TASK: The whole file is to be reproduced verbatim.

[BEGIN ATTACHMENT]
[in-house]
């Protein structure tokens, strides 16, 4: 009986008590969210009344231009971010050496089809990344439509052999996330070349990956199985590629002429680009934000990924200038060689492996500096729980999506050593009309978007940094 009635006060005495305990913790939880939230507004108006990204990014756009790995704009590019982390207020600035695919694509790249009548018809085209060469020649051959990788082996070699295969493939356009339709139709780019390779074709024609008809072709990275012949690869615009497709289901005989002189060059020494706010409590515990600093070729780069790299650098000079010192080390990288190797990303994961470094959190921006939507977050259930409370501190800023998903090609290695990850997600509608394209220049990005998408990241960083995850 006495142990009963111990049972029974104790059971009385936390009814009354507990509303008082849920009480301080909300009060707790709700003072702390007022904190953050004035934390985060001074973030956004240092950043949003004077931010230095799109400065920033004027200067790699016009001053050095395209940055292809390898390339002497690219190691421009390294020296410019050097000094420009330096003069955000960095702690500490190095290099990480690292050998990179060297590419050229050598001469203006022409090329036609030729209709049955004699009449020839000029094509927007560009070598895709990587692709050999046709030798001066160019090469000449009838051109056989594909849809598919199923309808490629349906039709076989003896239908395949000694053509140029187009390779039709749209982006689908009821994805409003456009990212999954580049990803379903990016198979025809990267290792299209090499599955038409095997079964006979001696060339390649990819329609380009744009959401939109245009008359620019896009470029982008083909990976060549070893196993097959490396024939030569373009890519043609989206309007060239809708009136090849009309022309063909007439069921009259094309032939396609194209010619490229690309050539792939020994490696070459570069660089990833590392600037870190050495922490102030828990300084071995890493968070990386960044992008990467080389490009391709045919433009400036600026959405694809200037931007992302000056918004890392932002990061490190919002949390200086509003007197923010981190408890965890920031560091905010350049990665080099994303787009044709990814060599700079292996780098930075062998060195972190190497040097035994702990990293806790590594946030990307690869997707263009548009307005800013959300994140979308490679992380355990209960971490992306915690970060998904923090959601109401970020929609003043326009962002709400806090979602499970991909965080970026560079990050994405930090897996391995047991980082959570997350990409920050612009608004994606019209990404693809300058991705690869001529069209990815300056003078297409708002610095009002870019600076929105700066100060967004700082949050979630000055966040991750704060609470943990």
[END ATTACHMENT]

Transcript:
[in-house]
């Protein structure tokens, strides 16, 4: 009986008590969210009344231009971010050496089809990344439509052999996330070349990956199985590629002429680009934000990924200038060689492996500096729980999506050593009309978007940094 009635006060005495305990913790939880939230507004108006990204990014756009790995704009590019982390207020600035695919694509790249009548018809085209060469020649051959990788082996070699295969493939356009339709139709780019390779074709024609008809072709990275012949690869615009497709289901005989002189060059020494706010409590515990600093070729780069790299650098000079010192080390990288190797990303994961470094959190921006939507977050259930409370501190800023998903090609290695990850997600509608394209220049990005998408990241960083995850 006495142990009963111990049972029974104790059971009385936390009814009354507990509303008082849920009480301080909300009060707790709700003072702390007022904190953050004035934390985060001074973030956004240092950043949003004077931010230095799109400065920033004027200067790699016009001053050095395209940055292809390898390339002497690219190691421009390294020296410019050097000094420009330096003069955000960095702690500490190095290099990480690292050998990179060297590419050229050598001469203006022409090329036609030729209709049955004699009449020839000029094509927007560009070598895709990587692709050999046709030798001066160019090469000449009838051109056989594909849809598919199923309808490629349906039709076989003896239908395949000694053509140029187009390779039709749209982006689908009821994805409003456009990212999954580049990803379903990016198979025809990267290792299209090499599955038409095997079964006979001696060339390649990819329609380009744009959401939109245009008359620019896009470029982008083909990976060549070893196993097959490396024939030569373009890519043609989206309007060239809708009136090849009309022309063909007439069921009259094309032939396609194209010619490229690309050539792939020994490696070459570069660089990833590392600037870190050495922490102030828990300084071995890493968070990386960044992008990467080389490009391709045919433009400036600026959405694809200037931007992302000056918004890392932002990061490190919002949390200086509003007197923010981190408890965890920031560091905010350049990665080099994303787009044709990814060599700079292996780098930075062998060195972190190497040097035994702990990293806790590594946030990307690869997707263009548009307005800013959300994140979308490679992380355990209960971490992306915690970060998904923090959601109401970020929609003043326009962002709400806090979602499970991909965080970026560079990050994405930090897996391995047991980082959570997350990409920050612009608004994606019209990404693809300058991705690869001529069209990815300056003078297409708002610095009002870019600076929105700066100060967004700082949050979630000055966040991750704060609470943990």